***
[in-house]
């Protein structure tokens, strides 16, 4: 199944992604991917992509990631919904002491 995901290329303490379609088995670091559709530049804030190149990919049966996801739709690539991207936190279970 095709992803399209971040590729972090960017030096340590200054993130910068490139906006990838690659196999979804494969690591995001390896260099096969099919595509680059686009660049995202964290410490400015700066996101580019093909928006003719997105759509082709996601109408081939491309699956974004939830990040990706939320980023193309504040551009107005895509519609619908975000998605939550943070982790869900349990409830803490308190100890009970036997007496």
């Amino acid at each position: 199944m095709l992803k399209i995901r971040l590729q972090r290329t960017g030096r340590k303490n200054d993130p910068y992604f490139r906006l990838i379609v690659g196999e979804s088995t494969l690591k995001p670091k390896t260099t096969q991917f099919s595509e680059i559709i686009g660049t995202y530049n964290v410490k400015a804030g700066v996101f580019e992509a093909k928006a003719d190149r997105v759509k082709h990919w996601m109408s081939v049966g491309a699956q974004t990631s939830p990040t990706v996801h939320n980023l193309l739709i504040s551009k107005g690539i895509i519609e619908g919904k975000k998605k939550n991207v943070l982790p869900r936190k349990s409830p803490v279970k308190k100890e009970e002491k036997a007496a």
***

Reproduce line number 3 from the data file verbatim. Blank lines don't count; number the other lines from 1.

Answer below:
């Amino acid at each position: 199944m095709l992803k399209i995901r971040l590729q972090r290329t960017g030096r340590k303490n200054d993130p910068y992604f490139r906006l990838i379609v690659g196999e979804s088995t494969l690591k995001p670091k390896t260099t096969q991917f099919s595509e680059i559709i686009g660049t995202y530049n964290v410490k400015a804030g700066v996101f580019e992509a093909k928006a003719d190149r997105v759509k082709h990919w996601m109408s081939v049966g491309a699956q974004t990631s939830p990040t990706v996801h939320n980023l193309l739709i504040s551009k107005g690539i895509i519609e619908g919904k975000k998605k939550n991207v943070l982790p869900r936190k349990s409830p803490v279970k308190k100890e009970e002491k036997a007496a």